Head to the trails
Trail running allows a change of scenery and an escape into nature. It also gives you “permission to slow down,” said Mike Crowley, 59, of Conshohocken, Pa., who has competed in multiple 100-mile races, including the Eastern States 100 in Waterville, Pa.
“It’s not as monotonous,” Crowley said. “The environment is more appealing and changes through the season. The community of trail runners is very welcoming and a fun group to be a part of.”
The American Trail Running Association (ATRA) lists dozens of trail-running events in the United States every month.
Keep chasing the runner’s high
Not everyone experiences the runner’s high the same way, but research suggests the feeling has to do with endocannabinoids, which are the natural versions of THC and CBD.
“When we say runner’s high, we mean kind of a euphoric effect that some but not all people experience after a bout of physical activity, and also reductions in pain and anxiety and stress,” said Hilary Marusak, an assistant professor of psychiatry and behavioral neurosciences at the Wayne State University School of Medicine. “An acute bout of exercise, whether it’s running or cycling or swimming — or even yoga — was associated with an increase in levels of circulating endocannabinoids,”
Leonard, the outdoor adventure author, starts feeling the runner’s high after 40 to 50 minutes into a run. “It takes a lot of work to get to a point where running is relaxing,” he said.
[Running a first marathon? Here’s what veteran runners wish they’d known.]
A common question beginners ask is how to breathe. Heather Knight Pech, a running coach for McKirdy Trained, said one of the first things she tells her clients is to slow down their pace.
One breathing exercise Knight Pech recommends to warm up before running is box breathing — inhaling and pausing for three to five seconds before exhaling through the mouth and pausing for three to five seconds. The 60-year-old competitive marathoner practices it before running and going to bed.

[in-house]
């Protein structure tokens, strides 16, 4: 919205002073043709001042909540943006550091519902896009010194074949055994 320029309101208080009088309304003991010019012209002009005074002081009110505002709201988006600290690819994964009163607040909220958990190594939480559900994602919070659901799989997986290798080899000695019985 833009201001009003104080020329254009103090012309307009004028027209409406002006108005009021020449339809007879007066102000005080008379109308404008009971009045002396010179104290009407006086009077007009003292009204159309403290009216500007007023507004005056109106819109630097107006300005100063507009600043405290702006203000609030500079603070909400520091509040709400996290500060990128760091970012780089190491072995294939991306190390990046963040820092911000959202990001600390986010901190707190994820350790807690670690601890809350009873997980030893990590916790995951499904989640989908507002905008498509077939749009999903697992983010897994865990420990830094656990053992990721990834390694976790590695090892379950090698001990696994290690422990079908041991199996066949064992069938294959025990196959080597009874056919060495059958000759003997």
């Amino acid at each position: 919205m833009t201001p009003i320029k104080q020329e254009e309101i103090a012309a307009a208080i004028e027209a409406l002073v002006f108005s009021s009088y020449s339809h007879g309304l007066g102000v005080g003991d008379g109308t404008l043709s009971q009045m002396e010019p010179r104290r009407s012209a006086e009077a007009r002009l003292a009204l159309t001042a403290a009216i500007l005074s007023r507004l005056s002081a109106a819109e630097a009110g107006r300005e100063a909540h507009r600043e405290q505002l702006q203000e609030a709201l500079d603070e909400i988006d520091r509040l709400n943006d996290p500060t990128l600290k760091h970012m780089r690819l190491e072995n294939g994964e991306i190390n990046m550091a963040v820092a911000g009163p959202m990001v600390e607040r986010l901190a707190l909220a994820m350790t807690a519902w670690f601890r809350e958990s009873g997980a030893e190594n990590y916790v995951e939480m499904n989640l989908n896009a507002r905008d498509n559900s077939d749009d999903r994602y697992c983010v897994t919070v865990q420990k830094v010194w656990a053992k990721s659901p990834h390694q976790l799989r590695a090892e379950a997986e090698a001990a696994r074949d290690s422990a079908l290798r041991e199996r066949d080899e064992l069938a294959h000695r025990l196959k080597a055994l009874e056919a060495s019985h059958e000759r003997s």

While running, Knight Pech suggests inhaling through the nose and mouth but exhaling deeper out of the mouth. The key is slowing it down and avoiding short and shallow breathing. “You don’t want to be short of breath,” she said. “And if you are breathing short, that probably means you’re in some sort of stress.”
Find your running community
A number of runners noted that the running community — during training and at race day events — can make running more fun. The Road Runners Club of America offers a comprehensive list of US-based running groups.
Matt Lindner, a 39-year-old Chicago marketing manager, ran high school cross-country and tried to get back into the sport at various points in his adult life with little success. “For me, there was just no point going out on a run when I could sit at a bar and drink beers,” Lindner said.
On a whim, Lindner signed up to run the 2017 Chicago Marathon for charity. He joined the Chicago Area Runners Association, a non-profit organization with more than 11,000 members. Lindner credits the group for keeping him accountable and reigniting his passion for running.
Pick a fun, weird or quirky race
Running doesn’t have to be all business. In France, runners can sign up for the Marathon du Médoc, a 26.2-mile race through scenic vineyards with over 20 wine-tasting stops along the way. In San Francisco, the Bay to Breakers 12K race routinely draws tens of thousands of participants, many of whom are in costume. Every January, Walt Disney World in Orlando hosts a marathon weekend that includes a 5K, 10K, half-marathon and marathon.
Instead of signing up for a prestigious, big city race, 35-year-old Alex Quevedo of Irvine, Calif., chose the Star Wars Half Marathon in 2015. He wore a Stormtrooper tank top with white shorts for the race.
“There was a casualness to it,” he said. “There was more community.”